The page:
In Wanderlust, Megan Speers introduces us to an unlikely heroine who embraces a decidedly perilous but fiercely-independent life among the punks of the third-largest city in northwestern Ontario in the mid-1990s.
Proponents of similar subcultures typically self-identify in any community, so these fifty panels of images could just as accurately represent events in any small city in almost any country in the world in the thirty years since the advent of the Clash, Johnny Rotten, Sid Vicious and the Sex Pistols. The images are wood engravings, carved on blocks made `by scratch' (as it were, in the true spirit of the Do It Yourself ethos) by the artist and her family. The images themselves are then scratched into the surface of the wood, depicting the mostly happy lives that the punks eke out for themselves in the discarded backwater of the Sault that no-one else wants or needs to frequent.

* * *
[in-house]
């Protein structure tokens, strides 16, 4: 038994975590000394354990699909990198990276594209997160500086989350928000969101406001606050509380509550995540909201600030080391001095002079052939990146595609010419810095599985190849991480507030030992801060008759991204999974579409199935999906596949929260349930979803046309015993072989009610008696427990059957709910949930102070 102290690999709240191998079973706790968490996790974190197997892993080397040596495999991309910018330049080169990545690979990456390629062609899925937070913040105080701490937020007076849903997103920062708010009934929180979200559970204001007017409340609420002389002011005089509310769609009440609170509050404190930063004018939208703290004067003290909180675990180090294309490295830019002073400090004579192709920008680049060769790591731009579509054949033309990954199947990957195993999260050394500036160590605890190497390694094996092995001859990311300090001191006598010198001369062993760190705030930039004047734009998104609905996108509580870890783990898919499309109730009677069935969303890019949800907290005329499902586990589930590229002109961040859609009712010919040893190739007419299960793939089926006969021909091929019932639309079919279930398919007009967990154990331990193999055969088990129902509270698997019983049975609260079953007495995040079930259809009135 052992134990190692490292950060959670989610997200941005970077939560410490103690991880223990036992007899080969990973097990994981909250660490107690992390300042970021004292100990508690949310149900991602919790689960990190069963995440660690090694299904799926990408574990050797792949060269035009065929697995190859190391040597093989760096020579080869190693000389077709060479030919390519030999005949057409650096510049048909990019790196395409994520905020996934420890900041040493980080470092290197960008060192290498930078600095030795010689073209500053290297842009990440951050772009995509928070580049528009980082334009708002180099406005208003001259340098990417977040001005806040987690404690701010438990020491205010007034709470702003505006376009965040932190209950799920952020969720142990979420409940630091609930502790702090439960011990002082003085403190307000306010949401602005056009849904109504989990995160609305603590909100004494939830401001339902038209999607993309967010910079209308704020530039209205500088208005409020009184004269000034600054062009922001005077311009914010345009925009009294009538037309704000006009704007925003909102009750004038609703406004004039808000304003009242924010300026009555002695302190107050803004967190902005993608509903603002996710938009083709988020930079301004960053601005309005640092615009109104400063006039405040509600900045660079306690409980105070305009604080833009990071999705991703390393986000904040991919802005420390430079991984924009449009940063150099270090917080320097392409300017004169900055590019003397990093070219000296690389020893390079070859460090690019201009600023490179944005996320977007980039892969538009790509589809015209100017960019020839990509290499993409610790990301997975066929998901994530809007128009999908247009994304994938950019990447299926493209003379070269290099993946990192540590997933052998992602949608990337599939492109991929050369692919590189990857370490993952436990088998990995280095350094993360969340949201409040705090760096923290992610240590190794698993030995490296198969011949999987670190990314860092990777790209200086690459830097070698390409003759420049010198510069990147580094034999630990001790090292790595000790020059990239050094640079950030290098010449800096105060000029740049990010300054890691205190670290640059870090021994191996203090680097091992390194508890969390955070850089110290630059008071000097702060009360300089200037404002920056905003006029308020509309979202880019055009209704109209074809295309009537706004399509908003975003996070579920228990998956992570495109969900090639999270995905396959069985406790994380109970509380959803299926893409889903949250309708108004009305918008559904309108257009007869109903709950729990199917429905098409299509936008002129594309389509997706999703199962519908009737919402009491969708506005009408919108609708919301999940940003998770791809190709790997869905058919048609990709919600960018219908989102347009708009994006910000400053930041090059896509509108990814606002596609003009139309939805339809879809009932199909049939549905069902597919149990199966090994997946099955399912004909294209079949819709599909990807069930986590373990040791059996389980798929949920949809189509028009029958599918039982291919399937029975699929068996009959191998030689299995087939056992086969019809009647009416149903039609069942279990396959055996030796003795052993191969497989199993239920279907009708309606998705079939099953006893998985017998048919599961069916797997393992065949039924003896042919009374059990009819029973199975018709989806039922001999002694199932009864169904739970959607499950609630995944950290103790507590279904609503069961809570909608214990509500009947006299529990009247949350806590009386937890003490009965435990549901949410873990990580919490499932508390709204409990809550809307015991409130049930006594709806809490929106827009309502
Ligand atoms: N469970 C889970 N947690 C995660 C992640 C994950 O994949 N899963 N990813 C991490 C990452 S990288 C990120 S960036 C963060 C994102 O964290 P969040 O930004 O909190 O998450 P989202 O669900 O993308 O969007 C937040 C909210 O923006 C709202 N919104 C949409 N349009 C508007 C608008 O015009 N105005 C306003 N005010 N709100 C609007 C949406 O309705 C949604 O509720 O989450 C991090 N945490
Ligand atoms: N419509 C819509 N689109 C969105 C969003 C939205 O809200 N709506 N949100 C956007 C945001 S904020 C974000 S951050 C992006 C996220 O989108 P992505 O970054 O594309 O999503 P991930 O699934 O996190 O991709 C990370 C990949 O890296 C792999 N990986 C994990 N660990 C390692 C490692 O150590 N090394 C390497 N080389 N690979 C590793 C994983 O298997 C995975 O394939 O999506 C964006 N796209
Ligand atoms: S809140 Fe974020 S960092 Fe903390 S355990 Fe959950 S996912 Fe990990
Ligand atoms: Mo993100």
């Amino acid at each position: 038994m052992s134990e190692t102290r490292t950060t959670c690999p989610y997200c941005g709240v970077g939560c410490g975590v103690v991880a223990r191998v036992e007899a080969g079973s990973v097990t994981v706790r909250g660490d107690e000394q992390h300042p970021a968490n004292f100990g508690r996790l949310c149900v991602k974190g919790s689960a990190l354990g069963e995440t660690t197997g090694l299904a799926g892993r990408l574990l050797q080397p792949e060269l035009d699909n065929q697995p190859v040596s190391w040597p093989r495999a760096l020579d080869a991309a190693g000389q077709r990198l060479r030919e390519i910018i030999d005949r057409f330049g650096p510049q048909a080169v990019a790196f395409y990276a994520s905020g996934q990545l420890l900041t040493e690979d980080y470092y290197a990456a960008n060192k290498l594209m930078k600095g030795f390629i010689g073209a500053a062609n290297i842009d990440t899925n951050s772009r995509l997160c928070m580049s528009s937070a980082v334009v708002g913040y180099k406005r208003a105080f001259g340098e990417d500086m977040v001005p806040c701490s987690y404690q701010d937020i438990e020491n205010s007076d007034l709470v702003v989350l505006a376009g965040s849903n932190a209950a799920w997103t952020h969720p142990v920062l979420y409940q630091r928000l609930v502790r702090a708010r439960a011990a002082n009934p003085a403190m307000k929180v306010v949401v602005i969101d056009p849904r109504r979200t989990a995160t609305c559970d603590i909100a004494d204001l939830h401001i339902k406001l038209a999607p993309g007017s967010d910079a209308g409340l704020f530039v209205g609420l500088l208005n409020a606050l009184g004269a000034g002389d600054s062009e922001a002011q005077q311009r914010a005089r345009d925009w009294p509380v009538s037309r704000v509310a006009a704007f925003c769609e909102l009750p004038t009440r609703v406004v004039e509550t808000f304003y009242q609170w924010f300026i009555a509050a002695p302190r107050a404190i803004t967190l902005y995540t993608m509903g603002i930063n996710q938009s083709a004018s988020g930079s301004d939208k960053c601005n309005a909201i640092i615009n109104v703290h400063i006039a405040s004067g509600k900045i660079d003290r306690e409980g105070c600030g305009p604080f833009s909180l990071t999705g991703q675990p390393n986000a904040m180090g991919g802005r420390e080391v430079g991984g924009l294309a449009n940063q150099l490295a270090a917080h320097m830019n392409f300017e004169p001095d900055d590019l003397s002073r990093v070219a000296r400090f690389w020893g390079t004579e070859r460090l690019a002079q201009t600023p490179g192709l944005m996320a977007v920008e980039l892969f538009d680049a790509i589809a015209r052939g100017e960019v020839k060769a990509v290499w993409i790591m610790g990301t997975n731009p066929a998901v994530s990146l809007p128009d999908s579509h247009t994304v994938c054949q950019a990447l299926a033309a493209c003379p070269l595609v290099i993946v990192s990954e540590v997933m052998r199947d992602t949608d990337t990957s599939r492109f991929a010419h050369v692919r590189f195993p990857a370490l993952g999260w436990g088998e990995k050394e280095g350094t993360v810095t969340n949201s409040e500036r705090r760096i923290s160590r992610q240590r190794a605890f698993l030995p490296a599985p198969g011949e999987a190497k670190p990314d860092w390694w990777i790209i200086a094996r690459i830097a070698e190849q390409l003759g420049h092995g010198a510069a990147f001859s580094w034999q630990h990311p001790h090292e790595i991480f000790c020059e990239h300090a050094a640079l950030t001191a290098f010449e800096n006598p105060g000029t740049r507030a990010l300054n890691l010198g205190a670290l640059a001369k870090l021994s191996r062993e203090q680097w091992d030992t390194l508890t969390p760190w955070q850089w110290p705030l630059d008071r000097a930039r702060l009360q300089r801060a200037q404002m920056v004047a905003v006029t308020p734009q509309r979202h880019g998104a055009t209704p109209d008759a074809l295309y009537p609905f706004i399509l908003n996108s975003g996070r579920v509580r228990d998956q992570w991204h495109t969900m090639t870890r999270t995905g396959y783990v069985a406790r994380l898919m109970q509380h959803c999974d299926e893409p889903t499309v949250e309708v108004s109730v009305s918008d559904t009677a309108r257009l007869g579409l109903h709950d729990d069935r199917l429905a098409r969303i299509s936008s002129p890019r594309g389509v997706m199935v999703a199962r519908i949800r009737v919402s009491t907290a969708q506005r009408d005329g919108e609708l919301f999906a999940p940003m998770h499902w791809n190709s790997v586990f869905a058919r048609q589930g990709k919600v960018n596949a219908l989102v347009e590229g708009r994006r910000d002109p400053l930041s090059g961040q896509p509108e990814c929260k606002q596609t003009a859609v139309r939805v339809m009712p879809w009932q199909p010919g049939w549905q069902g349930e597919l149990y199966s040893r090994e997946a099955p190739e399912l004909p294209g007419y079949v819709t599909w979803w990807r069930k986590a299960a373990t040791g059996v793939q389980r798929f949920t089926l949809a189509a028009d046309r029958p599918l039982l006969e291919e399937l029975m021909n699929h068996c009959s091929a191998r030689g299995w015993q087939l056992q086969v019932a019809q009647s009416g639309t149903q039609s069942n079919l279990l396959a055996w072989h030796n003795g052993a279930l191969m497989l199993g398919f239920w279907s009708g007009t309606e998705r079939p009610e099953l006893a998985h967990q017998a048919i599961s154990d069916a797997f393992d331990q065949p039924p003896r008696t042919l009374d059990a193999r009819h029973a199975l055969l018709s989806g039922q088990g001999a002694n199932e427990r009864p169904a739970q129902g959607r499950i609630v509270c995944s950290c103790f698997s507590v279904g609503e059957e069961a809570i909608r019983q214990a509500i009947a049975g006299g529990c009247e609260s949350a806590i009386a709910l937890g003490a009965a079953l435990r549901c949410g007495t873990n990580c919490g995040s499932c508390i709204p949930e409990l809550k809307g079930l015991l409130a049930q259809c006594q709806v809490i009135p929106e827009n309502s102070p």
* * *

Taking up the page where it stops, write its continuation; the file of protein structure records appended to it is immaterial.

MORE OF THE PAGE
Bush parties on Whitefish Island, dumpster diving for pizza and the anarchist aesthetic, all rendered in the sort of bold, crisp lines reminiscent of Frans Masereel's 1919 classic graphic novel Passionate Journey which depicts a not dis-similar idealistic individual's struggle with destiny and fate in a life that has known its joys, its illusions and its disappointments.
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